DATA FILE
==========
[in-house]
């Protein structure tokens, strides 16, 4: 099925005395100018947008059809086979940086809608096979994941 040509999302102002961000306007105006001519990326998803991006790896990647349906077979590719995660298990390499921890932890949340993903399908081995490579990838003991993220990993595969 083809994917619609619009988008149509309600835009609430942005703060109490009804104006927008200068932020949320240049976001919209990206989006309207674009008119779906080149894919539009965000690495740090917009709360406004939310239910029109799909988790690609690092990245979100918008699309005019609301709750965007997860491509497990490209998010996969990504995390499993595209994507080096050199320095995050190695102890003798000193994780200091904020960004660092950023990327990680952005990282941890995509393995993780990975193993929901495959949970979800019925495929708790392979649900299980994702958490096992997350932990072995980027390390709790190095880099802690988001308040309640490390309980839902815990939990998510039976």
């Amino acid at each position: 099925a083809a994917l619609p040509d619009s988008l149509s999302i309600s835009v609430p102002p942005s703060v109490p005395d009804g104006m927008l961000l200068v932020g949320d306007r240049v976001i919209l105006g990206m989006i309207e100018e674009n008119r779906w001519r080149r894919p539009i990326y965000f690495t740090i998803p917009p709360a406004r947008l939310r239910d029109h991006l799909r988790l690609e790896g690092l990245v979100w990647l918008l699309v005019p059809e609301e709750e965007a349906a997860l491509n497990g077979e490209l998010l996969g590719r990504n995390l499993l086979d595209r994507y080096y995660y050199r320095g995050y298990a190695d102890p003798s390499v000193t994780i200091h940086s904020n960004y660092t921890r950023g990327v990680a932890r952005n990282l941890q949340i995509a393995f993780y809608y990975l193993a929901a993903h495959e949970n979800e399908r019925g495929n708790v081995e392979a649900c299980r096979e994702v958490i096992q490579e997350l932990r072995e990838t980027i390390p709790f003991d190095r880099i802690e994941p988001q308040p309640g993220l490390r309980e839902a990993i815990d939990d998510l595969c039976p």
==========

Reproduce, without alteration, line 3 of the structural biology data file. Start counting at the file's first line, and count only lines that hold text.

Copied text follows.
């Amino acid at each position: 099925a083809a994917l619609p040509d619009s988008l149509s999302i309600s835009v609430p102002p942005s703060v109490p005395d009804g104006m927008l961000l200068v932020g949320d306007r240049v976001i919209l105006g990206m989006i309207e100018e674009n008119r779906w001519r080149r894919p539009i990326y965000f690495t740090i998803p917009p709360a406004r947008l939310r239910d029109h991006l799909r988790l690609e790896g690092l990245v979100w990647l918008l699309v005019p059809e609301e709750e965007a349906a997860l491509n497990g077979e490209l998010l996969g590719r990504n995390l499993l086979d595209r994507y080096y995660y050199r320095g995050y298990a190695d102890p003798s390499v000193t994780i200091h940086s904020n960004y660092t921890r950023g990327v990680a932890r952005n990282l941890q949340i995509a393995f993780y809608y990975l193993a929901a993903h495959e949970n979800e399908r019925g495929n708790v081995e392979a649900c299980r096979e994702v958490i096992q490579e997350l932990r072995e990838t980027i390390p709790f003991d190095r880099i802690e994941p988001q308040p309640g993220l490390r309980e839902a990993i815990d939990d998510l595969c039976p």